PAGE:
The lost A List

As A List Hol­ly­wood stars come out to tell their Har­vey Wein­stein couch harass­ment sto­ries, I have to won­der about those who didn’t make it through after say­ing no — actress­es who saw their roles evap­o­rate and left act­ing. The New York Times head­lines pro­fil­ing Wein­stein accusers touts Gwyneth Pal­trow and Angeli­na Jolie but also intro­duces us a woman who is now a psy­chol­o­gy pro­fes­sor in Col­orado. How many bet­ter actress­es and strong-minded women would there be in Hol­ly­wood if so many hadn’t been forced out?

I thought of this after read­ing by a tweet from the actress Rose Marie. She’s best known as one of the jovial side­kicks from the 1960s’ Dick Van Dyke Show. Not to dimin­ish the rest of the cast, but Rose Marie is one of the best rea­sons to watch the show, espe­cial­ly dur­ing those rare moments she’s allowed to step out from her character’s wise­crack­ing spin­ster per­sona and sing or act. On Twit­ter, she shared that she lost a music con­tract in the 1950s because she wouldn’t sleep with a producer.

What if a tal­ent­ed actress like Rose Marie had been giv­en more oppor­tu­ni­ties and wasn’t just known for a sup­port­ing part in a old sit­com? What if the psy­chol­o­gy pro­fes­sor had got­ten the Shake­speare in Love lead? (Imag­ine a world where Pal­trow was only known to 800 or so Face­book friends for too-perfect fam­i­ly pics and memes from dubi­ous health sites.)

Dis­claimer: This is a minor point com­pared with any actress­es who weren’t able to deal with the harass­ment and the indus­try silenc­ing machin­ery. I’m sure there are tragedies that are more than just career pivots.

Edward Tufte and classical intellectual inquiry

Near the begin­ning of Edward Tufte’s Beau­ti­ful Evi­dence, he writes “My books are self-exemplifying: the objects them­selves embody the ideas writ­ten about.” The same could be true of his presentations.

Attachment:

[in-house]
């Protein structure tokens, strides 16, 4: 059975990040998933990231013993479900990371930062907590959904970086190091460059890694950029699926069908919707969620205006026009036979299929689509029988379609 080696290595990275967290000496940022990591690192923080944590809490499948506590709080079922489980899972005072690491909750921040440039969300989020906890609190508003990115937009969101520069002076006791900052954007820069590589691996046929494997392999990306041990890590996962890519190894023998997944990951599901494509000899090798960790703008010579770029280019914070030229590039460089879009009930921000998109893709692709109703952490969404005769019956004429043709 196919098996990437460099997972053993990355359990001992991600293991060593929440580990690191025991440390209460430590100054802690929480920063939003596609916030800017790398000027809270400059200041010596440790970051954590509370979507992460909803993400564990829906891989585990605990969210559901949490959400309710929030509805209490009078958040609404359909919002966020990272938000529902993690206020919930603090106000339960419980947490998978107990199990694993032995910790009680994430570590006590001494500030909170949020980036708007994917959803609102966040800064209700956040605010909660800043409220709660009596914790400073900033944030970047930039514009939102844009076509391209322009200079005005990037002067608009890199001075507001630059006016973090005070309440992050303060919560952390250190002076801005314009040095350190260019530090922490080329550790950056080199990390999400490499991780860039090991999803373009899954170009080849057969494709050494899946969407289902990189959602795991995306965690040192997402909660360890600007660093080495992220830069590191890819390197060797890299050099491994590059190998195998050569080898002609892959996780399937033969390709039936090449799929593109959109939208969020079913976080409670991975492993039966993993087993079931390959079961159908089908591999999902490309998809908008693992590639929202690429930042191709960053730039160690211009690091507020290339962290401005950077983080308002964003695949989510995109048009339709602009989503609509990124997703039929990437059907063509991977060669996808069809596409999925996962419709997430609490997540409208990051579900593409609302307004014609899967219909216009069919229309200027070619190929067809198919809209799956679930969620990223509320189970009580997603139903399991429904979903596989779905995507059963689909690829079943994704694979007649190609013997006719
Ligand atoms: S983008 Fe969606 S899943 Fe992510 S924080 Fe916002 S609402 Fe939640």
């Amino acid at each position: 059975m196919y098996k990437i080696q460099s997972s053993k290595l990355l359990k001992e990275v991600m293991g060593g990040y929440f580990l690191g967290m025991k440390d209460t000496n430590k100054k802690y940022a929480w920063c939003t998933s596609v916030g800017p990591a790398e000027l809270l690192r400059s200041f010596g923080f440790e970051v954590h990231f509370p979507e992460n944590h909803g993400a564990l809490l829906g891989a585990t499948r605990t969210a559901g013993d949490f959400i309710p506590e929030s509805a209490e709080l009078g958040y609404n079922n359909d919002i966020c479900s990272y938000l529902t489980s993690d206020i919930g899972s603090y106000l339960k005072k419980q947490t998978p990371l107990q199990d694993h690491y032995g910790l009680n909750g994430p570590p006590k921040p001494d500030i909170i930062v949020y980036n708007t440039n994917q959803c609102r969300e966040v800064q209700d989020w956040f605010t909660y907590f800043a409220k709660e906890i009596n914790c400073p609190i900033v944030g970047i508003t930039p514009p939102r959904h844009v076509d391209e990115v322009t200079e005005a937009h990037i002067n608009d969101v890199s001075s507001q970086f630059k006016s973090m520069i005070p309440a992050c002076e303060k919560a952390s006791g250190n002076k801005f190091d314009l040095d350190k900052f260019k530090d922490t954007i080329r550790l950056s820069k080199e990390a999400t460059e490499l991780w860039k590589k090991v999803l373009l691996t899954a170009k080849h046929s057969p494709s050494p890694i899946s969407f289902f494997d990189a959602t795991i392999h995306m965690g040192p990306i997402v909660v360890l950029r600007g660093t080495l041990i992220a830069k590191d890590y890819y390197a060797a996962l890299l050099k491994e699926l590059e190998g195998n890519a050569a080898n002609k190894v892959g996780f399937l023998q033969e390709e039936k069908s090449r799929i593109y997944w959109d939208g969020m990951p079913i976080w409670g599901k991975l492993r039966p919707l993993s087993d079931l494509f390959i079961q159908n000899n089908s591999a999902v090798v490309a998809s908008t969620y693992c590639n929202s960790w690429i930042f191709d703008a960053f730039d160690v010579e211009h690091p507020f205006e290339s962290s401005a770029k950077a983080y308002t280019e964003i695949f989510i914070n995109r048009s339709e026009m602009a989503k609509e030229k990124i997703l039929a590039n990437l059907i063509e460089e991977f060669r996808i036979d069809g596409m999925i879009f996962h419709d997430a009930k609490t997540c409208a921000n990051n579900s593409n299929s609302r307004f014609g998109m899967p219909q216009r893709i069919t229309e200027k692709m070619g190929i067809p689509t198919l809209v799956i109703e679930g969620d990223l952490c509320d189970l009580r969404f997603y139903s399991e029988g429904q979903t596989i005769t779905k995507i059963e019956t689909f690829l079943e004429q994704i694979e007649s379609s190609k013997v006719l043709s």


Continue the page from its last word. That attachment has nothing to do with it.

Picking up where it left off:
On a recent Tues­day, Friends Jour­nal spon­sored me to attend one of Tufte’s one-day work­shops. He’s most well-known for his beau­ti­ful books on data visu­al­iza­tions but his work­shop touched on a num­ber of fas­ci­nat­ing top­ics. “The world is way too inter­est­ing to have dis­ci­pli­nary bound­aries,” he said at one point as he took us from music to maps to space shut­tles to magi­cians. The range was pur­pose­ful. He was teach­ing us how to think.

I esti­mat­ed a crowd of maybe 450. A large per­cent­age were low-level cor­po­rate types (I over­heard one say “I was not expect­ing that he’d bash Pow­er­Point so much”; this slack­er obvi­ous­ly hadn’t even tak­en five min­utes to skim Tufte’s Wikipedia page). There were small­er mix­es of techie, cre­atives, and design pro­fes­sion­als, some of whom were there after fawn­ing over his books for years. Bonus if you go: part of the work­shop reg­is­tra­tion fee is gratis copies of his books!

I have 13 pages of notes. Some high­lights for me:

  • The heart of much of the work­shop was crit­i­cal think­ing. Tufte dis­sect­ed var­i­ous news web­sites to take us through the ways they gave attri­bu­tion and pre­sent­ed data. He also went through stud­ies and gave var­i­ous point­ers to sniff out when ver­i­fy­ing data was being withheld.
  • “Pro­duc­ing a good pre­sen­ta­tion is a moral and eth­i­cal act.” (dit­to for being an good audi­ence mem­ber). There is a form of civic respon­si­bil­i­ty to inquiry.
  • Tufte is a big believ­er in meet­ings that begin with read­ing. The highest-resolution device most of us have is paper. Peo­ple can read 2 – 3 times faster than a pre­sen­ter can talk. By let­ting peo­ple go at their own pace they can tai­lor the pre­sen­ta­tion to their own needs.